Providing access to affordable, reliable, sustainable and modern energy for everyone in the world by 2030 is still possible but more sustained efforts are needed.
That’s according to a new report produced by the International Energy Agency (IEA), the International Renewable Energy Agency (IRENA), the United Nations Statistics Division (UNSD), the World Bank and the World Health Organization (WHO), which suggests despite more people having access to electricity than ever before, the world is falling short of meeting the UN’s Sustainable Development Goals (SDGs).
The report shows the number of people living without power fell from around one billion in 2016 to the current figure of 840 million, with the bulk of this progress being made in India, Bangladesh, Kenya and Burma.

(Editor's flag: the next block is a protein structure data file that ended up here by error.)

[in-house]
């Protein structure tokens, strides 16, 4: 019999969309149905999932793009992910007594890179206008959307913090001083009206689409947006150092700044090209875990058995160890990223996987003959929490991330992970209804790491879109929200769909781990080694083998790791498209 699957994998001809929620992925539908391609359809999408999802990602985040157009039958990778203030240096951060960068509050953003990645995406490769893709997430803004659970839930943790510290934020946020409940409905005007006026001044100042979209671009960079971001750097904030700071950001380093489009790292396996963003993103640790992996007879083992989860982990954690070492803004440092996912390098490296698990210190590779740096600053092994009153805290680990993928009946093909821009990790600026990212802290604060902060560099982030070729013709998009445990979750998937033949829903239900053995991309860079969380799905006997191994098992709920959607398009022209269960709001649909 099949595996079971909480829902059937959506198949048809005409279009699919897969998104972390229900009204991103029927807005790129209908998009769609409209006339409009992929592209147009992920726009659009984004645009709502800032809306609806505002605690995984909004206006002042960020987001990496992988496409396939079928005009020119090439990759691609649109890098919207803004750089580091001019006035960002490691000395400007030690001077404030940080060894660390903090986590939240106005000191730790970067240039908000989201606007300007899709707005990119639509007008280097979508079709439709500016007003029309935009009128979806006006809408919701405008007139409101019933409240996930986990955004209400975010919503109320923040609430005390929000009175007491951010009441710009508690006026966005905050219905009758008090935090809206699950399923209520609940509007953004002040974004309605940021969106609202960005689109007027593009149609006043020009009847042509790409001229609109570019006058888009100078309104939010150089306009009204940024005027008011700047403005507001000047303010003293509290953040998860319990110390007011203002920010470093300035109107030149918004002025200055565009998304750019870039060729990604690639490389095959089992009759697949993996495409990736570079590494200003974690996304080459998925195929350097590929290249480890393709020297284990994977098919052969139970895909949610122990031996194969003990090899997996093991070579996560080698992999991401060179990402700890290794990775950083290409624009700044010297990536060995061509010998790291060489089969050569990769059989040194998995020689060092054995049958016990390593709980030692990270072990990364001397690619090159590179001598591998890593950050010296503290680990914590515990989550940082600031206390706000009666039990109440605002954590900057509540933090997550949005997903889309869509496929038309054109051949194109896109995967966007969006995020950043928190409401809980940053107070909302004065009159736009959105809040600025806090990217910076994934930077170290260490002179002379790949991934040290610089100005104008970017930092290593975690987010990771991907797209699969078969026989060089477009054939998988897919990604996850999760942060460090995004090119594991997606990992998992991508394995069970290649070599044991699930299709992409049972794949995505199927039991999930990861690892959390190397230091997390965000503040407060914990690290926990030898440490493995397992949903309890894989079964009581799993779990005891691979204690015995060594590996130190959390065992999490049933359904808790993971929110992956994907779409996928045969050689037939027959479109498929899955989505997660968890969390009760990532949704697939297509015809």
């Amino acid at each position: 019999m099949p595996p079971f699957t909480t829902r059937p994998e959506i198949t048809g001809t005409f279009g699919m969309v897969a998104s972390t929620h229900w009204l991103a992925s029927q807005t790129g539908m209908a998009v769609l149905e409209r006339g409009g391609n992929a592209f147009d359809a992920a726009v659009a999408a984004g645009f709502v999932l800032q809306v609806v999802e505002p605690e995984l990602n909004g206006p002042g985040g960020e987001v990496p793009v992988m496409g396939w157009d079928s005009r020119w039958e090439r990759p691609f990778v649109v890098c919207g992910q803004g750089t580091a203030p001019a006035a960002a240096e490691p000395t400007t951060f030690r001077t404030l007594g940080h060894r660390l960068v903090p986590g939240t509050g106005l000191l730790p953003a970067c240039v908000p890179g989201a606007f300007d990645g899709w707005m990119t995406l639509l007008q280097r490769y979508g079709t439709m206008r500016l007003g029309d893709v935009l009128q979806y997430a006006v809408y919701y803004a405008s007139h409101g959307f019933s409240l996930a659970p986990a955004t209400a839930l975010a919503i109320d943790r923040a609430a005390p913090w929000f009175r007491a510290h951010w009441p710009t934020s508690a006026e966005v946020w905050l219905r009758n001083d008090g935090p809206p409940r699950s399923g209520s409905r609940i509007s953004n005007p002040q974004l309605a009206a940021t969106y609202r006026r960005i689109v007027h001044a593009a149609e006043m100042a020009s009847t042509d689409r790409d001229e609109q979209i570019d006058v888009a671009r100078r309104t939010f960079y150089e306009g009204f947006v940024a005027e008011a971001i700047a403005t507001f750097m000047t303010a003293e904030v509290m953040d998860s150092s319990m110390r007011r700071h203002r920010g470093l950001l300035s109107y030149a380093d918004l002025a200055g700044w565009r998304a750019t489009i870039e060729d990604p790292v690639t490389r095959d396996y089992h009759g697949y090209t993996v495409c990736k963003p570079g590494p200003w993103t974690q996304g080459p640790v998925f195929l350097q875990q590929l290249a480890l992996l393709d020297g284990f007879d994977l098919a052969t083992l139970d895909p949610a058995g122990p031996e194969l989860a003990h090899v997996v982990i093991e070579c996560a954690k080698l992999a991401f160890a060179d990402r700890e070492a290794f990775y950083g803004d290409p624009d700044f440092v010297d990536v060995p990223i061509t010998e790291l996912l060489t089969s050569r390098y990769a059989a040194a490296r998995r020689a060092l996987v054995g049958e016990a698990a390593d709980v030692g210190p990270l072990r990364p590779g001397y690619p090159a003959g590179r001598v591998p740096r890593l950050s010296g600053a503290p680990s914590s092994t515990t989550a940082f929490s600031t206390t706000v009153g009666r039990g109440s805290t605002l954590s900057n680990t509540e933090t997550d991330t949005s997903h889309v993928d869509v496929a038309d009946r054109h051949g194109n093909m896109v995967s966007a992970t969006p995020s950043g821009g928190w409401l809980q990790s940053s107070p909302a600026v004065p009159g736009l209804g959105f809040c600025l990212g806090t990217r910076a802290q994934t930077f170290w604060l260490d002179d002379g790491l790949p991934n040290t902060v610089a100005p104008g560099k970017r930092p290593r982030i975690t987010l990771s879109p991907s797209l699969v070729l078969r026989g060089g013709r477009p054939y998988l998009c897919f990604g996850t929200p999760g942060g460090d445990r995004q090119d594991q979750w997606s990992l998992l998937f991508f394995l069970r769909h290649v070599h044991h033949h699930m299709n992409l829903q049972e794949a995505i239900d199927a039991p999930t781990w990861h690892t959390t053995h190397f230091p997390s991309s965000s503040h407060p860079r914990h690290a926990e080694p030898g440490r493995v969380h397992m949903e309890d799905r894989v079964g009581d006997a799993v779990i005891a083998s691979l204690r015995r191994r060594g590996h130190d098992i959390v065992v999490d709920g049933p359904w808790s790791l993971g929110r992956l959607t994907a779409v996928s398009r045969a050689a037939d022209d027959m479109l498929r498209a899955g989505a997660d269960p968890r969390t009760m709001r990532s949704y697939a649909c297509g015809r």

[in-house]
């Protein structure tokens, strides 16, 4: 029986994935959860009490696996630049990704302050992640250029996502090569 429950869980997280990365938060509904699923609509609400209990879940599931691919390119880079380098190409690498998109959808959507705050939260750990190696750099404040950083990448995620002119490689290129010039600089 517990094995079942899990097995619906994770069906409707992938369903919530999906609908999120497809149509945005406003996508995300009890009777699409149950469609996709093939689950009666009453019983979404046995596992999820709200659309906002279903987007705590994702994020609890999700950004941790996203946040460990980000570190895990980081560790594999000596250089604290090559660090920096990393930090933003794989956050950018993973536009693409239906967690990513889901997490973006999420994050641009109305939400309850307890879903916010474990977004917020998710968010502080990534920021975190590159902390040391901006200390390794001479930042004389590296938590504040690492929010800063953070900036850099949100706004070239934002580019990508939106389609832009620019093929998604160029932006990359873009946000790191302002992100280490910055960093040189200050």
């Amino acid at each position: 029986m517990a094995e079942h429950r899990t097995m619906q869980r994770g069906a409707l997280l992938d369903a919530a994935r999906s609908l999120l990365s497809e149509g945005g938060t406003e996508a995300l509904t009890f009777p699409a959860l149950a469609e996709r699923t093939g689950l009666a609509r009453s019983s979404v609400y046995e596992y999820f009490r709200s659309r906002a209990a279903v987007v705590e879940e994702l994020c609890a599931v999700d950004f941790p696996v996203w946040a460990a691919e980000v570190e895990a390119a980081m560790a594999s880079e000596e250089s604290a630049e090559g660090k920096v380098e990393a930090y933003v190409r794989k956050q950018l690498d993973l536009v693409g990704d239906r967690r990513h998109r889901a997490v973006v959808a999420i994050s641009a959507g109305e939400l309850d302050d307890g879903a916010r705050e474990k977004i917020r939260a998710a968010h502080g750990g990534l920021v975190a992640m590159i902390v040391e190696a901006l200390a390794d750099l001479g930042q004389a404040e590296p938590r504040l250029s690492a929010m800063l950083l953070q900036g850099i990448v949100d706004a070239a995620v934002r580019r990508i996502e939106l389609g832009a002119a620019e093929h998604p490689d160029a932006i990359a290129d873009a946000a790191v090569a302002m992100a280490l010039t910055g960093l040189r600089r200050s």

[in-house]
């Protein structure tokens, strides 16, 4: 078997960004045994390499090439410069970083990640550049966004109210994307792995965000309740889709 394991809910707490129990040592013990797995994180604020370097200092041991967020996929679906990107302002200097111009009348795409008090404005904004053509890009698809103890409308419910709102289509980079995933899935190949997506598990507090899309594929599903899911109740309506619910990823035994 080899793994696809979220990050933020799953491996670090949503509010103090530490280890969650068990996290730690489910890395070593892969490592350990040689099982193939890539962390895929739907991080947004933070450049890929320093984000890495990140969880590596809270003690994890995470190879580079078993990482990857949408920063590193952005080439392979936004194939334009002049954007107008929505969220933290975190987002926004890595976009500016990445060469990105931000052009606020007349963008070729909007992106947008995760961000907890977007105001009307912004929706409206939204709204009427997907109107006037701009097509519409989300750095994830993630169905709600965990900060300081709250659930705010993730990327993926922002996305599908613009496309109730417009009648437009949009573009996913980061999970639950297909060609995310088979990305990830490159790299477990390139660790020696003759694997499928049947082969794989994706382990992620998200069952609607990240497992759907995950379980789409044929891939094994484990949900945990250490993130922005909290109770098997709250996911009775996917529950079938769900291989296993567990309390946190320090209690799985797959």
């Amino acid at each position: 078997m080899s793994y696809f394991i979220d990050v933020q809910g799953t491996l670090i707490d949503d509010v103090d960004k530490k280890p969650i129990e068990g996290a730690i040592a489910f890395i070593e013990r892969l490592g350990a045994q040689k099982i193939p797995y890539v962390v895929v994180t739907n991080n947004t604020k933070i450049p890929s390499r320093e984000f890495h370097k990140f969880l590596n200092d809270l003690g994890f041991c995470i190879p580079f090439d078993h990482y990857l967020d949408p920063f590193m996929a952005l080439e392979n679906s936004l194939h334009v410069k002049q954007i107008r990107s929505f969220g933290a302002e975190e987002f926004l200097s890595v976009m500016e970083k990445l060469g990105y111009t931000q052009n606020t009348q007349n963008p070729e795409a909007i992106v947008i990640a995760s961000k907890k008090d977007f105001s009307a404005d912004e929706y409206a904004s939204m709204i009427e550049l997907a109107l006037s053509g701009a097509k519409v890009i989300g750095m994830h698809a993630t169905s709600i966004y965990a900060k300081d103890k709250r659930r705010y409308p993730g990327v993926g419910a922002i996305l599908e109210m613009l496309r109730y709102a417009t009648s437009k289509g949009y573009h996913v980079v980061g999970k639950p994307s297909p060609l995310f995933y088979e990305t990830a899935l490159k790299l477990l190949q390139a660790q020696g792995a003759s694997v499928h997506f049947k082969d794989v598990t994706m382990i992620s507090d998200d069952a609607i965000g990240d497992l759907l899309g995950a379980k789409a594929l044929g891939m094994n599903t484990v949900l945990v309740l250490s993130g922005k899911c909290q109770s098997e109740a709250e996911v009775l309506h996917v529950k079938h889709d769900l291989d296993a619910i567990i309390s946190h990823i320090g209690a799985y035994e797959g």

However, it warns without 650 million people will still be left without access to electricity in 2030 unless efforts to help them are stepped up – 90% of these off-grid households are expected to be in sub-Saharan Africa.
The study notes although renewable energy generation and energy efficiency measures are rapidly spreading across the world, it suggests access to clean cooking solutions and low carbon heat and transport are “lagging far behind the goals”.
It calls for governments to make stronger political commitments, implement long-term energy plans, help leverage more private financing and provide better policy and fiscal incentives.
Dr Fatih Birol, Executive Director of the IEA, said: “We need to do more to put the world on track to meet all SDG7 targets.
“I am particularly concerned by the dramatic lack of access to reliable, modern and sustainable energy in certain parts of the world, especially in sub-Saharan Africa, a region where we need to really concentrate our efforts.”